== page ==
Patrick Ryan has many talents. He won a writing award for contributions to his high school newspaper.
He ran a million dollar business. He has a passion for computers, and his skills in this area are
impressive. He is a born entrepreneur.
He should be rich. But he isn’t. Why?
When he was in high school, he took an introductory course on Transcendental Meditation. That led to a degree in business from the Maharishi University and years of TM practice. Like many others, he had dedicated himself to saving the world.
But something happened on the road to utopia. He lost faith in Maharishi. Patrick realized that the
movement to which he had dedicated himself was an alluring dead-end, an intellectual and emotional cul-de-sac that had stolen years of his life. He successfully sued the movement in the 1980s.
In the process of seeking justice for himself, he came into the network of people who constitute ICSA.
He learned that there are countless groups that deceive and harm people. And he decided to do
something about it.
He became an exit counselor, a profession that he has practiced for more than 20 years. He worked with others to develop ethical alternatives to the abduction deprogrammings that the press loved to report on in the 1970s and 1980s. The approach he helped to develop focuses on relationship building and conflict resolution, not merely on “exit,” although “exit” frequently results.
In 1997, when few of us in this field understood anything about the Internet, Patrick saw the future.
He realized that the future of ICSA’s network would depend upon the Web. So he dedicated himself, initially as a volunteer, to creating and developing a Website for ICSA (then known as American Family Foundation). The site he developed, www.csj.org, won more than a half-dozen awards.
Not content to rest on his laurels Pat has continued to keep up with the technical changes that keep the Web in a constant state of developmental turmoil, and he has completely recreated the ICSA site three times. A few years ago he redesigned the site so that its 25,000+ documents could be organized and displayed with a database. And now he is dragging us into the “cloud,” whatever that is. We don’t really understand, but we have come to trust that Patrick does understand. So we follow our Web scout into the cyberjungle.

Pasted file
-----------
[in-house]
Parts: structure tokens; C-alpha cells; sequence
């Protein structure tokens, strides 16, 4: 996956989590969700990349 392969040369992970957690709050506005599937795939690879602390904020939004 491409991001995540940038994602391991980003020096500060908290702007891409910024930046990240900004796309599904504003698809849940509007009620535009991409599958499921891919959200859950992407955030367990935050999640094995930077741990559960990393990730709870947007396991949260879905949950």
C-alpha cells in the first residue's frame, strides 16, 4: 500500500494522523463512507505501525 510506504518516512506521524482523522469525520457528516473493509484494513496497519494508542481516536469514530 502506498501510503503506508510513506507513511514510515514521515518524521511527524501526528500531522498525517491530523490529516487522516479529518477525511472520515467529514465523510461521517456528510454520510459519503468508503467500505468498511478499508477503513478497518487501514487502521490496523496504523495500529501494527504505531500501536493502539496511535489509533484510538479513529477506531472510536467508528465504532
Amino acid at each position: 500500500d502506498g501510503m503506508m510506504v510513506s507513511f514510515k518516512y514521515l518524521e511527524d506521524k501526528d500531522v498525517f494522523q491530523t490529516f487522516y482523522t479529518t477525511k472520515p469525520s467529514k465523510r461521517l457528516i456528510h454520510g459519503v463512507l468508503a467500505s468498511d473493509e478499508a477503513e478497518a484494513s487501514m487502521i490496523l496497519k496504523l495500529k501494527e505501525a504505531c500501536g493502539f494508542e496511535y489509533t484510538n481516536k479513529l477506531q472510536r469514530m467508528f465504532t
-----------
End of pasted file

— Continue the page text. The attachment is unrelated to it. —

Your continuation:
Besides his many talents, Patrick is also a lot of fun to be with. Given his intellectual and social
attributes, he really ought to be a rich businessman. But, fortunately for ICSA, he isn’t. Instead, he is a dedicated worker in a field that depends almost completely upon dedication.
We salute him for the many years during which he has donated his talents and time to ICSA and to helping others. May many others follow in his footsteps.
I first heard about ICSA (then called American Family Foundation) in 1984. I had recently exited
Transcendental Meditation and had sued the leader, Maharishi. I was in a “cult fighter” mode. As I
learned about ICSA’s work, I was at first a bit troubled because the leaders of the organization seemed to me at the time to be too academic and not activist enough. However, as I learned more and became more active in this field, I realized that ICSA’s emphasis on respect, dialogue, and exploration of diverse perspectives so as to HELP people was essential to the long-term survival of this broad and varied movement to counter the harm caused by cultic groups. That spirit of tolerance enables ICSA to bring into its broad tent people of very different religious, political, and philosophical perspectives. Our common concern is how to help those abused by groups using exploitatively manipulative methods and to forewarn those who are vulnerable to manipulation. To emphasize dialogue and respect is not the only approach one can take in this field. It is a vital one, however, and one that I follow in my own work as an exit counselor.
I am honored to accept this award and to contribute to ICSA’s important work